The shooter’s thoughts are replaced by action at this stage. He is making decisions about targets, activities, as the when, where, and how’s are being coordinated. An individual planning an ASI may research topics on a computer or even write and publish a manifesto authorizing death warrants. Intervention at this stage brings all activity to a stop. The circumstances will determine if medical treatment or legal action is required to address the situation if law enforcement is given an opportunity to intervene.
The potential shooter devotes time to gather needed materials to complete the deadly task. Items can be purchased to construct explosives. Ammunition may be acquired or purchased. The potential shooter practices his moves. The shooter is ensuring that he can carry out the plan. A potential active shooter tends to forewarn friends to stay away. If law enforcement is notified of a potential shooter’s suspected intentions, there is a possibility that police can intercede without the loss of life.
This is a very dangerous time. The shooter is committed to carrying out his plan. He is headed toward his intended target. Most likely, he has his weapons on his person or secreted nearby.
Law enforcement may unknowingly engage the shooter by initiating an unrelated traffic stop or may be directed to the shooter based on reported suspicious conduct. This is the last opportunity to overcome the shooter before he acts out.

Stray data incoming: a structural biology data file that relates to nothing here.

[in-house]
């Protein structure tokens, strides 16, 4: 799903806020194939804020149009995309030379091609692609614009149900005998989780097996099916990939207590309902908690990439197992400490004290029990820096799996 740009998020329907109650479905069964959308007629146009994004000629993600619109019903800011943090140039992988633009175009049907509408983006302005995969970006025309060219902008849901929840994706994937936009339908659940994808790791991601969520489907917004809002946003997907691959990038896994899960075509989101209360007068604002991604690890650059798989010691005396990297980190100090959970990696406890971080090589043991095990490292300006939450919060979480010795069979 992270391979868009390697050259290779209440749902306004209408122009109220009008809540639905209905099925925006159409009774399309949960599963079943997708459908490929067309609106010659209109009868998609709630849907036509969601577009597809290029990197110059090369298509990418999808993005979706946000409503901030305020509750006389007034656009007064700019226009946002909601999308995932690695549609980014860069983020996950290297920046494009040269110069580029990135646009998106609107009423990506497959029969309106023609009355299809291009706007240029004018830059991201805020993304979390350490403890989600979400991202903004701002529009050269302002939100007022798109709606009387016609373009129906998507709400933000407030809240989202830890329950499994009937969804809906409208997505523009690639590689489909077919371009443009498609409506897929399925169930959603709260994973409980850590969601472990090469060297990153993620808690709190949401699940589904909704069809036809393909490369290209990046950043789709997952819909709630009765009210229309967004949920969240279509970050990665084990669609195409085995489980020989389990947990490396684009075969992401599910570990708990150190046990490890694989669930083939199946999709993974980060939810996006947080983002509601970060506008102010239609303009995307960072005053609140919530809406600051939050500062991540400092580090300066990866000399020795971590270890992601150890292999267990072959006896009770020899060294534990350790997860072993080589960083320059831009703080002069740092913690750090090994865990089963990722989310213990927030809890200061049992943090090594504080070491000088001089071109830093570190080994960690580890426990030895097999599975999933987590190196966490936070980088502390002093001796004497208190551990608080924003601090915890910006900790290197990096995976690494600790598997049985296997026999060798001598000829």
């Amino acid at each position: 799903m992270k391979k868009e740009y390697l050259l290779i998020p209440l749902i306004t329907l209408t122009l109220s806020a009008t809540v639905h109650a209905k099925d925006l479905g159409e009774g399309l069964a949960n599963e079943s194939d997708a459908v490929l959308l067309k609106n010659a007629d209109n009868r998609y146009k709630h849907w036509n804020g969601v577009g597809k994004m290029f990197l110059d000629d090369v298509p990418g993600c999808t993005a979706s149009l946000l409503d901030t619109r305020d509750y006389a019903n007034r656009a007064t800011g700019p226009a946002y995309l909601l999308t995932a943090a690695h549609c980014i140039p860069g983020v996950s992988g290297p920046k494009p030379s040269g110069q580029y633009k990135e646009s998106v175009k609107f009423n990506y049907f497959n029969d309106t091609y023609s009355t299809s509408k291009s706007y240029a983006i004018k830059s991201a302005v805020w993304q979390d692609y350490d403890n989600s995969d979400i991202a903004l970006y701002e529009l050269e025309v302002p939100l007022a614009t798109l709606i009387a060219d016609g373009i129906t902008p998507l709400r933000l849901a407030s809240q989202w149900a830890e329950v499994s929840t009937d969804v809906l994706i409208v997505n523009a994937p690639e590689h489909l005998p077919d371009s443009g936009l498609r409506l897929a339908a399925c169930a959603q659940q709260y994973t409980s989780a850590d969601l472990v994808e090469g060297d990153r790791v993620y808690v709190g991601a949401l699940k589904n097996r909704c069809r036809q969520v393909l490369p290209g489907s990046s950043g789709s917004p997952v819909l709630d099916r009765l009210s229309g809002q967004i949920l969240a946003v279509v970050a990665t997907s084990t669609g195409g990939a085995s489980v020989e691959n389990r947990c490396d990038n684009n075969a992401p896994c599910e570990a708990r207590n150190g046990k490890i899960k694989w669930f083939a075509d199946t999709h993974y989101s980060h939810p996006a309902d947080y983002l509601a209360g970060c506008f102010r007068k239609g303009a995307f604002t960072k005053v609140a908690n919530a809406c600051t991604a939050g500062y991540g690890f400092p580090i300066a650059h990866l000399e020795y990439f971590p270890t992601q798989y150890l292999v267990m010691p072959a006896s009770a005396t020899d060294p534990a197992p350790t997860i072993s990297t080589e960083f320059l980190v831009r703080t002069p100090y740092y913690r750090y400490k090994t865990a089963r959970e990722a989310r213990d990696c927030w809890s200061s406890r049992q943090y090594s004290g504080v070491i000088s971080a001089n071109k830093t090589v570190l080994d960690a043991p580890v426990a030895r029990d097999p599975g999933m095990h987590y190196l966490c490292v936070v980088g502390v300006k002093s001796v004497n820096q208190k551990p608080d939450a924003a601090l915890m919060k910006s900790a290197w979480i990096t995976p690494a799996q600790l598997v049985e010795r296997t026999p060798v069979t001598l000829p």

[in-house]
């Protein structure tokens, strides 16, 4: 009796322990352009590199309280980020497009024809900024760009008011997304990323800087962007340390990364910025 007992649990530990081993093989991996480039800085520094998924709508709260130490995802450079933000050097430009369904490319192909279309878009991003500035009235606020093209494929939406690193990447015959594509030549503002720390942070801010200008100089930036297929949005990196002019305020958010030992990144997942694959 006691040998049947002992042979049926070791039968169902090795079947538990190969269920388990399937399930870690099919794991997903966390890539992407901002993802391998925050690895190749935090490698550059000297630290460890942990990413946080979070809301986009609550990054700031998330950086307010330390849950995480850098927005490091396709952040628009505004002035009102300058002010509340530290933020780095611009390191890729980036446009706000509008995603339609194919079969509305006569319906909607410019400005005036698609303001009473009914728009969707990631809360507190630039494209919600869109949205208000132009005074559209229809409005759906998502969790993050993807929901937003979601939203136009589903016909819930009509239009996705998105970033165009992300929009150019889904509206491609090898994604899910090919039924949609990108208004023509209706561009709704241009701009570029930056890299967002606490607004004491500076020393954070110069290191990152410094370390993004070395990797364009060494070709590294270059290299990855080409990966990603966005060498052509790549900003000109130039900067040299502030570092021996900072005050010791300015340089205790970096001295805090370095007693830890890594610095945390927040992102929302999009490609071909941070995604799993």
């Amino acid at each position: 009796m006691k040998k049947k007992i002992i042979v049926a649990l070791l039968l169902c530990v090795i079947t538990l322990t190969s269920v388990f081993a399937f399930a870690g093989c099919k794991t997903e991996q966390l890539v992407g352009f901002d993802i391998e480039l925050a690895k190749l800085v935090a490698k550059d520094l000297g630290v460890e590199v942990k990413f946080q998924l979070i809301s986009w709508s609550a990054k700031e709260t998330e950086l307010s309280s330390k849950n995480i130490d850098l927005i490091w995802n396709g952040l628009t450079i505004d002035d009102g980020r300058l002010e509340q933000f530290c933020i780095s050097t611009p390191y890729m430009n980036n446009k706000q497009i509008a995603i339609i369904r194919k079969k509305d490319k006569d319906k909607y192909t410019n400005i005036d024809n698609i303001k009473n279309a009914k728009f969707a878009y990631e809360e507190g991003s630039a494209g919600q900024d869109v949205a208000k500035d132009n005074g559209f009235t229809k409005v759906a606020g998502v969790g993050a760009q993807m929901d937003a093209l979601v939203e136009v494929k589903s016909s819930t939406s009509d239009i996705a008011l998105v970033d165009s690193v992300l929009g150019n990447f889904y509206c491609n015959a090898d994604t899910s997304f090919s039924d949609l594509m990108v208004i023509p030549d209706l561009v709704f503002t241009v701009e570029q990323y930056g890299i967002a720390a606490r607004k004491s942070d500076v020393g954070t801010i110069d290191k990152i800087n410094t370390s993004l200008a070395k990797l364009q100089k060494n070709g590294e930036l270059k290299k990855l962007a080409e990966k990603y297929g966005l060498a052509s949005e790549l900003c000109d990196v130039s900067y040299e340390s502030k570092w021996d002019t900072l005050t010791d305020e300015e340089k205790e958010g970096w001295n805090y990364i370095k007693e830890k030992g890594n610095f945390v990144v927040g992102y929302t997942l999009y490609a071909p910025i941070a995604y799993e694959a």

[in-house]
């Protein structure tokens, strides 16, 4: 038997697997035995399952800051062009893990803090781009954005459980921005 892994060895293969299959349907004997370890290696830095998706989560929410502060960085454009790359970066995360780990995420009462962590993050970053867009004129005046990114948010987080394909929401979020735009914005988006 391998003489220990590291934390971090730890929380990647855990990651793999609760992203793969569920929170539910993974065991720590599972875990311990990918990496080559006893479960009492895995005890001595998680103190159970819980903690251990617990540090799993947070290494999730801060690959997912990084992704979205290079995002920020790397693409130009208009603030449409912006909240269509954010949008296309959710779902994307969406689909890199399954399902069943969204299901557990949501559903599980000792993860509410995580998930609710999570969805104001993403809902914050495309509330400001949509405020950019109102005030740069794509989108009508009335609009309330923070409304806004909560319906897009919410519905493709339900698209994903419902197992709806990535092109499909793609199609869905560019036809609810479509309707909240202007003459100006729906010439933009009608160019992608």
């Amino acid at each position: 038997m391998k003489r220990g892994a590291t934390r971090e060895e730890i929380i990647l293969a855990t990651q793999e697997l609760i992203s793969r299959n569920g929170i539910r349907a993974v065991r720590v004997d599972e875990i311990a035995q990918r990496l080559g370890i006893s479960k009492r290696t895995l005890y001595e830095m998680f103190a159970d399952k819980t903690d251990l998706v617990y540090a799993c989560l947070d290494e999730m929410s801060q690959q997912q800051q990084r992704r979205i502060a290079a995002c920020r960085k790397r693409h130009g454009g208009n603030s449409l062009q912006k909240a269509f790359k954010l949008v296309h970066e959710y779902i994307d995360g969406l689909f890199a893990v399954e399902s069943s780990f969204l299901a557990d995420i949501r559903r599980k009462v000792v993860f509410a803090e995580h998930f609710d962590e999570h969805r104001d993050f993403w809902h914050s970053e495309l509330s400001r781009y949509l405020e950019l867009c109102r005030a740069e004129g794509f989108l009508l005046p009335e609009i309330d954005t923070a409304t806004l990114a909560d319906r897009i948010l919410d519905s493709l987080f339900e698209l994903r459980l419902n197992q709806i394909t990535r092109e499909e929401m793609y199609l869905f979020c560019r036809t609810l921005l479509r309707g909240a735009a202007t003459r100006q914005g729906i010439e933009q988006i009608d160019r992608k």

The shooter makes his entry. The plan is in action. The shooting begins. People are being injured and killed. Four phases have already transpired. This is the last one. It is usually at this point law enforcement receives the first call. Law enforcement has become very quick, efficient, and effective at this stage. Unfortunately, this action tends to be too little, too late. The police are on scene when people are already either wounded or dead. The shooter has often taken his life by the time officers respond.
Once the stages of the active shooter are clearly understood, it becomes evident that middle school, high school, college, and university authorities need to take a more aggressive stance in addressing how students treat fellow students. If law enforcement is not a welcomed partner to stop the active shooter, then this responsibility belongs to the school alone.